Against all odds: selling NNY to docs

Several hard-to-find specialty physicians needed at local hospitals

Dr. Anel M. Abreu and Dr. Edward Choung, orthopedic surgeons with North Country Orthopaedic Group, are a few of the latest hires as part of a widespread physician recruiting effort. Photo by Norm Johnston.

Recite a list of the medical fields in which it’s difficult to find physicians in the north country, and you may just need to consult an otolaryngologist for your sore throat.

That’s because the list of hard-to-find specialties includes psychiatry, dermatology, urology, gastroenterology, rheumatology, endocrinology, orthopedics, obstetrics, primary care and, yes, otolaryngology: ear, nose and throat.

“It’s not easy up in the north country,” said Ben Moore III, CEO at River Hospital in Alexandria Bay. “In general, it is more difficult to attract specialty fields that require sophisticated, specific technology and equipment. Dermatology is definitely hard to attract, urology is definitely hard to attract — it’s a lot of the specialties that tend to concentrate in the urban areas.”

Faced with the challenge of physician recruitment, north country hospitals employ a wide variety of tactics to attract and retain quality doctors. To garner interest for any one position, a hospital may post on online physician job boards, send out physical mailings and mass emails about specific positions, employ social media, conduct cold calls, consult the Upstate New York Physician Recruiters website, purchase a database of physician resumes, contact residency program directors and attend meetings of specialty societies or national recruitment roadshows. To manage this process, some hospitals employ third-party recruiters, while others rely solely on in-house personnel. Some even take a local approach to their recruitment.

“We make it well known to our board members and employees that we’re looking to fill a position,” said Anne M. Walldroff, director of medical staff relations and recruitment at Samaritan Medical Center in Watertown. “Maybe someone has a niece or nephew who’s just finished their residency — or even a neighbor or someone from church. You never know.”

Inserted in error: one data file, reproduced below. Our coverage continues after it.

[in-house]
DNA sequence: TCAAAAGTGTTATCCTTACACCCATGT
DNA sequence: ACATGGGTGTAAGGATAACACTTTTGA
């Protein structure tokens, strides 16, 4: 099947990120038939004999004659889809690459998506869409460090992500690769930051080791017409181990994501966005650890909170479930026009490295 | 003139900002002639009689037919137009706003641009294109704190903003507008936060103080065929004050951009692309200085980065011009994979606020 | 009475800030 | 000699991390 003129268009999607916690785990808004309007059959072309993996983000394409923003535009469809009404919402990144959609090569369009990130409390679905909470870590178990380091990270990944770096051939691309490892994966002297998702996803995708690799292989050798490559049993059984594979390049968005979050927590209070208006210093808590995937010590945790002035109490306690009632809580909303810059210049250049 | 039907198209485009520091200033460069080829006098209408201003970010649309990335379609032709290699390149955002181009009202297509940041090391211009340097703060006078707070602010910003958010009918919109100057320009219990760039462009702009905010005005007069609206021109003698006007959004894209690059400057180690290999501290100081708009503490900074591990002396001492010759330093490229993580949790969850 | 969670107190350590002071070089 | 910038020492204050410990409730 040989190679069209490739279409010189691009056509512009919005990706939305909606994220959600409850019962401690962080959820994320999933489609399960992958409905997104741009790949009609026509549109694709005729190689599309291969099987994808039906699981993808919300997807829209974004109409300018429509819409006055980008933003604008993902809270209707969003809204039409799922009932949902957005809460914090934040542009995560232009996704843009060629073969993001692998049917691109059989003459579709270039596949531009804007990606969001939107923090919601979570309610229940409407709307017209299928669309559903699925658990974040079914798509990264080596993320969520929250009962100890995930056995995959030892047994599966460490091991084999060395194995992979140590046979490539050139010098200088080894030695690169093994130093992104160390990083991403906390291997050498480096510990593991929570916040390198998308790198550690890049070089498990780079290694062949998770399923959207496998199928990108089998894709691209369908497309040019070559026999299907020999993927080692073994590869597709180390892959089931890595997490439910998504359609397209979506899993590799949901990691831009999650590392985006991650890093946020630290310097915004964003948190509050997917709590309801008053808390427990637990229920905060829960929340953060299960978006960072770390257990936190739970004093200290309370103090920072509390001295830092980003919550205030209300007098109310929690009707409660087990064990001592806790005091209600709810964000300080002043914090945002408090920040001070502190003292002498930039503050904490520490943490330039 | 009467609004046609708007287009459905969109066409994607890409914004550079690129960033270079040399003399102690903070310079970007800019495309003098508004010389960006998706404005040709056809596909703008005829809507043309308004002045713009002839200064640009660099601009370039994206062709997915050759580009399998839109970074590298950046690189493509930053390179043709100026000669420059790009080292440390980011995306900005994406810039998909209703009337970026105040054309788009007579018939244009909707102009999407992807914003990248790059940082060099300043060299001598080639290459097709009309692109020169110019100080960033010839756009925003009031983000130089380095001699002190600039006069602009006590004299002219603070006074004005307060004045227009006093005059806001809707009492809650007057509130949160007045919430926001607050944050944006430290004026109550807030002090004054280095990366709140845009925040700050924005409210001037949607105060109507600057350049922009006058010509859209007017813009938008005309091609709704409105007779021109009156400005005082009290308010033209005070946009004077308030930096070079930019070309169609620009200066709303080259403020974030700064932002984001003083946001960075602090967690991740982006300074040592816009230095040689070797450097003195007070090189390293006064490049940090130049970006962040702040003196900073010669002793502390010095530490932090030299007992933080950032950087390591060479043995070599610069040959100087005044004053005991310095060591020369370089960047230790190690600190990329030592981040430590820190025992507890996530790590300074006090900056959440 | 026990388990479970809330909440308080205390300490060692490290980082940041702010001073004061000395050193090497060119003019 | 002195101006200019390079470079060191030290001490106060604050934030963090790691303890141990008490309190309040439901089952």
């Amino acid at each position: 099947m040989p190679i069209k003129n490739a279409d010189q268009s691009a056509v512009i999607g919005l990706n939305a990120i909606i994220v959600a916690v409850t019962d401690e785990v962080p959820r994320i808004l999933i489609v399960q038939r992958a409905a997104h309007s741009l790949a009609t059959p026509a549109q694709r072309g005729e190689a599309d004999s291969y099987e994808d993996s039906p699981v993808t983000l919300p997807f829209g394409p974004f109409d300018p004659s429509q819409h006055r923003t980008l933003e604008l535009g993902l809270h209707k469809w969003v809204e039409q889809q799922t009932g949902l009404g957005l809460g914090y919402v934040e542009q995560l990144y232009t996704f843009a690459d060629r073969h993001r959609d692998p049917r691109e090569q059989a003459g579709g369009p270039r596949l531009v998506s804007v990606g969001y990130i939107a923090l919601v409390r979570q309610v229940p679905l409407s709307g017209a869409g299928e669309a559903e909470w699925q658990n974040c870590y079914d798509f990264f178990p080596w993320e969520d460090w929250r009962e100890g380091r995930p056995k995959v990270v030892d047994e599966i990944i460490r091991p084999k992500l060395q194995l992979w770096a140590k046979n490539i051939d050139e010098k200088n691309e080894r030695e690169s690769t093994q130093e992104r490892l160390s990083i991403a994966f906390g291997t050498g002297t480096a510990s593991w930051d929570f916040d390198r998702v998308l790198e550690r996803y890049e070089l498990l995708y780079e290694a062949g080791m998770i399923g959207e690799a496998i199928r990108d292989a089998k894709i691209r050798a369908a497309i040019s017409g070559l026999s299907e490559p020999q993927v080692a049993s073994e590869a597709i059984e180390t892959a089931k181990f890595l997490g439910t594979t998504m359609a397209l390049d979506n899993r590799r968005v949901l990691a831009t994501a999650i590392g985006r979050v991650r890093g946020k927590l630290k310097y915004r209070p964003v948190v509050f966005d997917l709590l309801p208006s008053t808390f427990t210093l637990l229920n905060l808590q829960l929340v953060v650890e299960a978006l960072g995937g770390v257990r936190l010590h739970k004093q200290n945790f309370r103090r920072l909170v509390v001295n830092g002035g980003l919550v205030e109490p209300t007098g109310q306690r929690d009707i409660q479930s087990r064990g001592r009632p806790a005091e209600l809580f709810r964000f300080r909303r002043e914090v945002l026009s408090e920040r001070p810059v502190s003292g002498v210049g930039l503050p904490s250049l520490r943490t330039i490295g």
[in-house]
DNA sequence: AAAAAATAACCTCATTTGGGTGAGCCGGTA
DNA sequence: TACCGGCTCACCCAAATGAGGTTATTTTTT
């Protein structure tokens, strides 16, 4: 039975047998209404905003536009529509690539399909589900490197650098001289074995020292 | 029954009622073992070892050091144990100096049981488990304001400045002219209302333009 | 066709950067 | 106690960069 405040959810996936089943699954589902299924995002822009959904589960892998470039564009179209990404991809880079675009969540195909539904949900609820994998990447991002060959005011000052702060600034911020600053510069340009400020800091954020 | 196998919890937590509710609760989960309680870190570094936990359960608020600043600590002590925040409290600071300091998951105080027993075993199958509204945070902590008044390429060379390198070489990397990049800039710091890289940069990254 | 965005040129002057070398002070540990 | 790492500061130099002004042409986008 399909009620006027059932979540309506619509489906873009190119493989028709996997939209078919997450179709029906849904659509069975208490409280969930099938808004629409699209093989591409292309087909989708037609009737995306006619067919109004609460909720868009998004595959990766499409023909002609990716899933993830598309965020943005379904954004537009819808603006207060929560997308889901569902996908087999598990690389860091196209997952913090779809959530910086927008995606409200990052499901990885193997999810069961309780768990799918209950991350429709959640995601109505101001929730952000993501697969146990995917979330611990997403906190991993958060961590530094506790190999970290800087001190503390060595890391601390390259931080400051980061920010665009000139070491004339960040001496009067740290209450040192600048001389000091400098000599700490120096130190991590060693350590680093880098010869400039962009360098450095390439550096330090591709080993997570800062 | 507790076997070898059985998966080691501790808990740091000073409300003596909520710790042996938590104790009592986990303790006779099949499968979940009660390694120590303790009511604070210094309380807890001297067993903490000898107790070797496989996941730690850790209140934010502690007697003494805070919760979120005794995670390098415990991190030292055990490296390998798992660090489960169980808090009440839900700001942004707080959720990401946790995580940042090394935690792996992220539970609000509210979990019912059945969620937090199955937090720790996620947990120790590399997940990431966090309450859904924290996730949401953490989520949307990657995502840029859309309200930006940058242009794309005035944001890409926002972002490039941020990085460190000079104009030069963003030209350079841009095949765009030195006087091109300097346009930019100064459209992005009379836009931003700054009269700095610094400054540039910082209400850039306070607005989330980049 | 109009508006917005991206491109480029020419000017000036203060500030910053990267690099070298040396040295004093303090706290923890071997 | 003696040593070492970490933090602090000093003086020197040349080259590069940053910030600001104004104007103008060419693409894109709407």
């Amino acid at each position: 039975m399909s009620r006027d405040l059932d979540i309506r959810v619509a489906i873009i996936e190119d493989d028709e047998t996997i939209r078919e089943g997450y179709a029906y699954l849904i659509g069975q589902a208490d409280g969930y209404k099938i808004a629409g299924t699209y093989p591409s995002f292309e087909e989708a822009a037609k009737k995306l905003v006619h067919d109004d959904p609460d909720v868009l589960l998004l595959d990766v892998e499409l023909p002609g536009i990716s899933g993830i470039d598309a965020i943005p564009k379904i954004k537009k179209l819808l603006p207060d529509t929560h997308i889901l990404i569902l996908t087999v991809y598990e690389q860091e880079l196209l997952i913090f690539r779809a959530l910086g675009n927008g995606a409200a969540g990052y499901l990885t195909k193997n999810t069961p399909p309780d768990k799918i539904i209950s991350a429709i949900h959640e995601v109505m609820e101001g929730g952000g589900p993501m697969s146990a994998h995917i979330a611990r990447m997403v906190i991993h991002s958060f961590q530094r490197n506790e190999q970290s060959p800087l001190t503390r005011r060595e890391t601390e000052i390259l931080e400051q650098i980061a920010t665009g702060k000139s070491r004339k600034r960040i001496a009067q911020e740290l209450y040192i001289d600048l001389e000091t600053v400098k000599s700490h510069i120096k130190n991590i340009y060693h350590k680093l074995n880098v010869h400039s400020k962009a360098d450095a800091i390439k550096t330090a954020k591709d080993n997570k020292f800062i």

Some north country hospitals also take advantage of teaching and training programs to attract new physicians. For example, Samaritan’s Osteopathic Internship Training Program and Osteopathic Residency Program have seen 15 to 20 former students return to Watertown as physicians. Similarly, the SUNY Upstate Rural Medical Education Program offers a chance for doctors-in-training to see if a particular hospital setting is a good fit for them.

After a physician gets here we have a high ratio of closing the deal. The community sells itself; you’ve just got to get them up here.
— Carlos H. Alberto, director of physician recruitment,
Canton-Potsdam Hospital

“RMED places third-year medical students in rural or small communities for nine consecutive months to work and learn under the supervision of family physicians and other specialists,” said Christina L. Flint, director of community relations at Lewis County General Hospital in Lowville. “Giving students this opportunity at Lewis County General Hospital can result in the student returning to the facility once their medical training is complete.”

Regardless of the hospital, one underlying strategy is key to north country physician recruitment: persuade prospective physicians to visit and show them what the region has to offer.

[Editor’s note: This is a truncated version of this story. For the full version, please see NNY Business in print or subscribe.]

Gabrielle Hovendon is a former Watertown Daily Times reporter and freelance writer who lives in Watertown. Contact her at